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Update: Marijuana to Remain Schedule I Substance, but Research Encouraged


By: Charles Feldmann, Esq.

After much speculation in the midst of historic momentum to legalize marijuana, Drug Enforcement Agency (DEA) Acting Administrator Chuck Rosenberg recently replied to petitions to remove marijuana from its Schedule I status. On August 11, 2016, Rosenberg announced via correspondence to petitioners that – at least for now – marijuana will remain classified as a Schedule I substance under the federal Controlled Substances Act (CSA). However, the correspondence also publically ushered in a new era of a research-oriented approach, and painted the DEA as working with the NIDA, FDA, and HHS to support and promote legitimate research of marijuana and its constituent parts.


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First, Rosenberg explained how the DEA’s legal obligations under the CSA are based on the FDA’s drug approval process, and how the various federal agencies work together to form scientifically based decisions. The DEA is legally bound to follow the decisions made by these agencies regarding the scheduling of a substance under the CSA. Rosenberg states the conclusions are based on “a full review of the relevant scientific and medical literature regarding marijuana.” Rosenberg noted that the criteria for each Schedule is set by statute.

Acknowledging that marijuana “is less dangerous than some substances in other schedules,” Rosenberg emphasized that the scheduling hierarchy shouldn’t be thought of in terms of “relative danger.” Instead, the Schedule upon which a substance is placed is based on specific statutory criteria. Rosenberg stated, “[a] substance is placed in Schedule I if it has no current medical use in treatment in the United States …” and is not supported by safe use under medical supervision. Despite recent discoveries about the sometimes miraculous properties of marijuana, these discoveries are currently considered anecdotal, because they are not supported by hard science, nor administered by Medical Doctors. Rosenberg appeared to indicate through this announcement that scientific research will now be broadened and encouraged to legitimize the clinical benefits found from the marijuana plant.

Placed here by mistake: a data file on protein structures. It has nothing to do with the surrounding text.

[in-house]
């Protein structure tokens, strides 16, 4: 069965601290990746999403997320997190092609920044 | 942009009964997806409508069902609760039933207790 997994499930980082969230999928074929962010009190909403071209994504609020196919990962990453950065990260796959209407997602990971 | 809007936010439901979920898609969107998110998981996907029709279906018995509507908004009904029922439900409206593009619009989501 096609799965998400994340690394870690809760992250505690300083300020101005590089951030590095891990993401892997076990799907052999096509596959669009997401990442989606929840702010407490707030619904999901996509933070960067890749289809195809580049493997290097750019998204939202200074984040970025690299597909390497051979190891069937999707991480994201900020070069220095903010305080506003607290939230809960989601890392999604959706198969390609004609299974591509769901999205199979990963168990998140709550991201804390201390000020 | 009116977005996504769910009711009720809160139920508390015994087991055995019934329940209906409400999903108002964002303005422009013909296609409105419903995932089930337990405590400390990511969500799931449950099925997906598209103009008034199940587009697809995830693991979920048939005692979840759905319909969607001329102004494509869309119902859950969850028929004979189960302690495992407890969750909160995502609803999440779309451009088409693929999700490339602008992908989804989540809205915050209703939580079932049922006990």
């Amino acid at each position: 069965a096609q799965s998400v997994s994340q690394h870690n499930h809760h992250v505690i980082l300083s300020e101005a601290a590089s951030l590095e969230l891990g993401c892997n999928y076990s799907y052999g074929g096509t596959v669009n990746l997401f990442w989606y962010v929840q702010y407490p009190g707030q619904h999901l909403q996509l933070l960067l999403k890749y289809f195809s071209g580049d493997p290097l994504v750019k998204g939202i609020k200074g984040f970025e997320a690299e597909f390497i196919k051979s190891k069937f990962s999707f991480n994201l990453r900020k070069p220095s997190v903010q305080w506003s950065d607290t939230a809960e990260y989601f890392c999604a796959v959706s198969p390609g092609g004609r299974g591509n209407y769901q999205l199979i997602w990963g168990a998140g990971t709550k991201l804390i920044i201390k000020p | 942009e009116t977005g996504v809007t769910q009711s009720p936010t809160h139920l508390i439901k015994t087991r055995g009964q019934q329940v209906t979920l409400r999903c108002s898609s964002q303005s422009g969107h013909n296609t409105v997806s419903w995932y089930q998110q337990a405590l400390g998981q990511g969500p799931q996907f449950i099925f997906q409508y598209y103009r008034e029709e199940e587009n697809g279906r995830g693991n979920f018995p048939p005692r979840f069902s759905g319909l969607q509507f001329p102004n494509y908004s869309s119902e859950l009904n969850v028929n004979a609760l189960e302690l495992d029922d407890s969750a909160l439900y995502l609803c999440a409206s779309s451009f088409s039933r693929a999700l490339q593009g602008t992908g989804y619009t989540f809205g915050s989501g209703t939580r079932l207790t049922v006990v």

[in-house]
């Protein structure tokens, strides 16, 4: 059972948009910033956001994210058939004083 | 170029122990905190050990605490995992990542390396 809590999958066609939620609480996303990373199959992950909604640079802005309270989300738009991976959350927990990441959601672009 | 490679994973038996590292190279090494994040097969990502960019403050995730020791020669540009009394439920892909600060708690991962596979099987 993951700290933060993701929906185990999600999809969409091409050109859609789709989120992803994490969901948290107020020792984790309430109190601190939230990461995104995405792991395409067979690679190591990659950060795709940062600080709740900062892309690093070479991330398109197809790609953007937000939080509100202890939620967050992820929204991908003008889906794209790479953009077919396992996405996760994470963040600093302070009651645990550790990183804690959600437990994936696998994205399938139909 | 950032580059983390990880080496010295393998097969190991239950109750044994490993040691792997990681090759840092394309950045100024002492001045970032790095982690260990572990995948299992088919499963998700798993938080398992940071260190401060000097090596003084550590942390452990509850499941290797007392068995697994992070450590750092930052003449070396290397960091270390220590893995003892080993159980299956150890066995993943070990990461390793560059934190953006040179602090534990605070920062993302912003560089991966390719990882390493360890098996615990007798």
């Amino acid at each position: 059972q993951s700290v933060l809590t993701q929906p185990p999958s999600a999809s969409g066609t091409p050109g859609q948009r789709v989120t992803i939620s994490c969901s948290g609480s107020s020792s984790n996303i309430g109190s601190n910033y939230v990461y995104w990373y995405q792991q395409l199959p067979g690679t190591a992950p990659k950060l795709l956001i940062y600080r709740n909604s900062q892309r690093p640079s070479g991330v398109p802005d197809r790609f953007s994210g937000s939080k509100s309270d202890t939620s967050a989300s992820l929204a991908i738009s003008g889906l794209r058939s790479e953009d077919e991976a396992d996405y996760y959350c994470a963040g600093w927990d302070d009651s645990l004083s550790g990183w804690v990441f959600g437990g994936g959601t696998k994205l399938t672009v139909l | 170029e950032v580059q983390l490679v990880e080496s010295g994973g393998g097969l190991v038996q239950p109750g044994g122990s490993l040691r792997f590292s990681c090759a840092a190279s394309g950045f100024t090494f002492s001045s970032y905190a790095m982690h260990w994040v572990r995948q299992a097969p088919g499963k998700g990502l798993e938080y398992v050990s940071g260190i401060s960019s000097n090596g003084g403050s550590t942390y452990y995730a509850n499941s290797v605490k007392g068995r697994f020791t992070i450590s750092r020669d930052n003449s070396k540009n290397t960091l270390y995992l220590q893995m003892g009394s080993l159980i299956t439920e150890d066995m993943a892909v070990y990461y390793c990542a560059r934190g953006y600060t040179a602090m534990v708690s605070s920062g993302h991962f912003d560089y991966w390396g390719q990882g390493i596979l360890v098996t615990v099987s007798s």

Rosenberg touted a number of ways the DEA and NIDA have made efforts to foster marijuana research at the federal level:

  • Citing a doubling of the number of research registrations since 2014, Rosenberg declared the DEA would propose rules to be published in the Federal Register to approve additional marijuana growers to increase the supply for research. Currently, only the University of Mississippi is permitted to grow marijuana for research. Rosenberg indicated both private growers and research institutions could participate.
  • Rosenberg also noted that no application from a researcher to study lawfully produced marijuana has been denied, if the HHS deemed the study to be meritorious.
  • As further example of the DEA’s softening to research, Rosenberg referenced its December 2015 decision to waive certain regulatory requirements for cannabidiol (CBD) clinical-trials on human subjects, and noted that no request for a waiver under this program has been denied.
  • Finally, the DEA announced that it is creating an online application process to expedite research registration, and is developing guidance materials to assist researchers in the online application process.

Rosenberg concluded, “[i]f the scientific understanding about marijuana changes – and it could change – then the decision could change. But we will remain tethered to science, as we must, and as the statute demands.” Rosenberg also promised the DEA “will continue to seek ways to make the process for those researchers more effective.”

All things considered, the decision appears to be a net positive, setting the stage to develop the research which will eventually support lifting the federal ban on marijuana.

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